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“We should repeal it and I think we should offer an alternative tax plan," Rep. Ro Khanna, D-Calif., a leading House progressive, told The Hill this week.

“There are probably a small number of provisions we might not repeal,” Senate Minority Leader Chuck Schumer said shortly after the bill was signed into law. But he also called for a “drastic overhaul" of the tax package, "aiming it at the middle class, not the wealthy and powerful.”

It certainly makes sense for Democrats to offer an alternative tax plan, along with immediate relief for voters in blue states who have been saddled with increased taxes. (Democratic lawmakers in California, New Jersey and New York are working on plans to allow residents to continue deducting their state and local income tax from their federal filings.)

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But as they develop their own plan, Democrats can’t allow themselves to be outsold.

Without resorting to the language of “crumbs” or "repeal and replace" that can be easily mocked by Republicans, Democrats must continue to hammer away at the points of the GOP tax plan that made it so unpopular to begin with. The scattered bonuses, cheered in unison by Republican lawmakers and right-wing media alike, have drowned out the other big news related to the GOP’s tax bill this week: It is draining the U.S. Treasury faster than expected.

The nonpartisan Congressional Budget Office issued a report on Wednesday advising Congress to consider raising the debt ceiling earlier than anticipated to account for the loss in revenue brought upon by the GOP tax legislation. The tax cuts, passed in late December, are expected to lead to a decrease in government revenue of $136 billion in 2018. The federal government is now set to default on its debt within a few weeks.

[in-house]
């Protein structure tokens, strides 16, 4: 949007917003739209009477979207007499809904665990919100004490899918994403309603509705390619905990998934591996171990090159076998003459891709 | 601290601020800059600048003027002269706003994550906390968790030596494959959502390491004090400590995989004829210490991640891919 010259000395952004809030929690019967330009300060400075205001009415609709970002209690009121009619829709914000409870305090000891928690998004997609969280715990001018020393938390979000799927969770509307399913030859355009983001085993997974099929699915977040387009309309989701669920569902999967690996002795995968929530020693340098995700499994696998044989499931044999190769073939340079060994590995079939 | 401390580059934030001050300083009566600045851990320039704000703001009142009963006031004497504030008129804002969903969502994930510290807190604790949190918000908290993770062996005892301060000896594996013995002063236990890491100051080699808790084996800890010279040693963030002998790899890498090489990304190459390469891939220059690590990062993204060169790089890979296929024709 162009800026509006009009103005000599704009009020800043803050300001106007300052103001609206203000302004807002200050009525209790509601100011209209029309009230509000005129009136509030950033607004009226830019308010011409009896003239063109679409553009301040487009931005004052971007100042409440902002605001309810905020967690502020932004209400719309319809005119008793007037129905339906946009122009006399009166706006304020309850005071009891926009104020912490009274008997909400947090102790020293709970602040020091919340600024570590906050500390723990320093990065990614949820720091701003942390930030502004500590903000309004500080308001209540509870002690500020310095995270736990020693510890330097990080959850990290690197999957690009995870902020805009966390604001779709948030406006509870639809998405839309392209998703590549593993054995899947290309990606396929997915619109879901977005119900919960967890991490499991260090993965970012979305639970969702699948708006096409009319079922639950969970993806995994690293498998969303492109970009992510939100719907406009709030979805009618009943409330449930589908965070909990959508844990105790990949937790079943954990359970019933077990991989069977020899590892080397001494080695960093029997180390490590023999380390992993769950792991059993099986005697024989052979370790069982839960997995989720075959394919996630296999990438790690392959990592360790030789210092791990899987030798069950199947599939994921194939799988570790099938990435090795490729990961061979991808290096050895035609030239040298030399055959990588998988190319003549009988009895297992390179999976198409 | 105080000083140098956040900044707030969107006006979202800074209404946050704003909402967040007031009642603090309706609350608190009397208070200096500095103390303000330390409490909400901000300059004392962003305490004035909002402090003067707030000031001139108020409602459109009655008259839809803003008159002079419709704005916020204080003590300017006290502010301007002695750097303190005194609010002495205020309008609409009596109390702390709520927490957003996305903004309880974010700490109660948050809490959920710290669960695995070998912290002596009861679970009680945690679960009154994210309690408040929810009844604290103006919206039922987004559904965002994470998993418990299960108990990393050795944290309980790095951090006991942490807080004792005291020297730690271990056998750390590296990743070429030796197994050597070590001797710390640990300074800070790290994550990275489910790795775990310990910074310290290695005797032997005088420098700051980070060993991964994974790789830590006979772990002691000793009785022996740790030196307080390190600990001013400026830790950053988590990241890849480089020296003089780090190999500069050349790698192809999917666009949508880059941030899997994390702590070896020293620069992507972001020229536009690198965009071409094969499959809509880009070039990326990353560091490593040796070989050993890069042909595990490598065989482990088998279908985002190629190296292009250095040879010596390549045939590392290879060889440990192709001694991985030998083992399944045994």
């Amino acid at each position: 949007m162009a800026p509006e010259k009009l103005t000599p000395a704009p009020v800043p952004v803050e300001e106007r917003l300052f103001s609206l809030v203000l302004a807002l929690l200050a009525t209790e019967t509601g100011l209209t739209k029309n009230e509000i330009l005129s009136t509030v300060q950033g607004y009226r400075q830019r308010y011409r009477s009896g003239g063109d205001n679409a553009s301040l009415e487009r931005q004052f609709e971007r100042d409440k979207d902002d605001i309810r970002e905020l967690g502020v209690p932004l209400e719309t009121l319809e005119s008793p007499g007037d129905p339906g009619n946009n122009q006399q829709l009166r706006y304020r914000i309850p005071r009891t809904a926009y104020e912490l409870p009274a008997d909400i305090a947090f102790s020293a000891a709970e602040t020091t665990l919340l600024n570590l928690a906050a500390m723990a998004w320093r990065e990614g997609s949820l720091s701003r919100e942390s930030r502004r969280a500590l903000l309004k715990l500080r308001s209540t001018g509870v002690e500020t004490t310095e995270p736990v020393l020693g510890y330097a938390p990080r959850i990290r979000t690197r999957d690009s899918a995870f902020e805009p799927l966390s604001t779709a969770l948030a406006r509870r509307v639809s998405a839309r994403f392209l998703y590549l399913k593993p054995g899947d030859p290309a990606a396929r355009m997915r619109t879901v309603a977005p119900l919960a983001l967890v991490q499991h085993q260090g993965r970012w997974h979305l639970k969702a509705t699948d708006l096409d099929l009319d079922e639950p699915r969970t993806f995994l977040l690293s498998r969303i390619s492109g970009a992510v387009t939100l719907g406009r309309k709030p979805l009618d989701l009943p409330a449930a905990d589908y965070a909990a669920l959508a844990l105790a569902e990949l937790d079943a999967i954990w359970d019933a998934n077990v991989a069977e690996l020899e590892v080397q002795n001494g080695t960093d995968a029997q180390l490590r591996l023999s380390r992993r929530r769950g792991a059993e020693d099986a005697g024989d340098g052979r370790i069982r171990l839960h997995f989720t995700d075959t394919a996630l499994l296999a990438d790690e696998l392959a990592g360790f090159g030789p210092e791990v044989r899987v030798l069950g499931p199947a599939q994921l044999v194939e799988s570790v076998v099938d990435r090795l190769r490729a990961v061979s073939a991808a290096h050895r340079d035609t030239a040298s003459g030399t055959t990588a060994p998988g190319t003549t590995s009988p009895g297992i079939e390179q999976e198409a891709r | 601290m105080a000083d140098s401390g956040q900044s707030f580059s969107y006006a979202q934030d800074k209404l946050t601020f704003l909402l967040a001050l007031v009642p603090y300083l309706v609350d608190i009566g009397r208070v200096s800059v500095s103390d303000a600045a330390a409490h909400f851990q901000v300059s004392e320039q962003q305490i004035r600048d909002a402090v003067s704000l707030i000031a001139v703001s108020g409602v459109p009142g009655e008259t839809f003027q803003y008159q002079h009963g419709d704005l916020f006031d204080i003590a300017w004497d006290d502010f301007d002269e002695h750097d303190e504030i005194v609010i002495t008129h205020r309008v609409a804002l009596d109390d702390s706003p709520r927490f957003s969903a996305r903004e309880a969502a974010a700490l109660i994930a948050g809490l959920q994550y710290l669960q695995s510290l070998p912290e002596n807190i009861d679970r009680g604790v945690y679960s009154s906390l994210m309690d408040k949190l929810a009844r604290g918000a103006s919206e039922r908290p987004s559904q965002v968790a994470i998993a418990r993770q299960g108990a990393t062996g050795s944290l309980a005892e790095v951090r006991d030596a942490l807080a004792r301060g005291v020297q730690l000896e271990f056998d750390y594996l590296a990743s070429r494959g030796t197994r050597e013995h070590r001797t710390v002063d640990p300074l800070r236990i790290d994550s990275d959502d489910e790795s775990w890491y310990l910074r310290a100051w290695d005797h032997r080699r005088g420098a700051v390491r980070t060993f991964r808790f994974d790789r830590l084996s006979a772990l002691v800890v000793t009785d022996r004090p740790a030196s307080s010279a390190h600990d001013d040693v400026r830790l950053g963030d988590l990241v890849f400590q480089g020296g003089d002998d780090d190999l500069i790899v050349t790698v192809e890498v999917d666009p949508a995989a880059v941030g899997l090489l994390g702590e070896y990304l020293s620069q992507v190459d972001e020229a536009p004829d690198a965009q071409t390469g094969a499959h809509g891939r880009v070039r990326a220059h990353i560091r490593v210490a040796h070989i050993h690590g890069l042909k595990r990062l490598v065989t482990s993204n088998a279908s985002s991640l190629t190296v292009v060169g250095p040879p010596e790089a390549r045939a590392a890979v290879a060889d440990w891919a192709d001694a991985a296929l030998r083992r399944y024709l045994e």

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This comes as the White House is following up Trump’s vague State of the Union promises this week by floating a plan to fund $200 billion in new infrastructure spending -- but entirely by further slashing the federal budget.

There are a ton of pesky details hidden behind the bold headlines and GOP talking points. To qualify for the $1,000 tax-cut bonus at Walmart, Home Depot or Lowe’s, for example, you have to have been employed at one of those companies for at least two decades. According to the Bureau of Labor Statistics, the median tenure of workers in retail is a little over three years. The very day that Walmart announced its bonuses it announced that 10,000 employees at its Sam’s Club locations would lose their jobs.

In a Reuters/Ipsos poll released this week, only 2 percent of Americans said they had gotten a raise or bonus due to the tax cut. Fifty-eight percent of American adults still believe that the tax bill will primarily help corporations and the wealthy. Democrats could use that to hit their favorite target on the campaign trail this fall: Trump. If Democrats take back the House they’ll have the legal authority to look at Trump’s tax returns under a law that was invoked in the 1970s by a bipartisan commission to force former President Richard Nixon to disclose his returns. Republicans have declined to use it on Trump.

Coming up with a better and fairer plan is a crucial aspect of resisting the Republican tax cuts, and ultimately reversing them. But Democrats are in danger of squandering yet another opportunity if they lose the messaging war in the meantime.

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Sophia Tesfaye

Sophia Tesfaye is Salon's Deputy Politics Editor and resides in Washington, D.C. You can find her on Twitter at @SophiaTesfaye.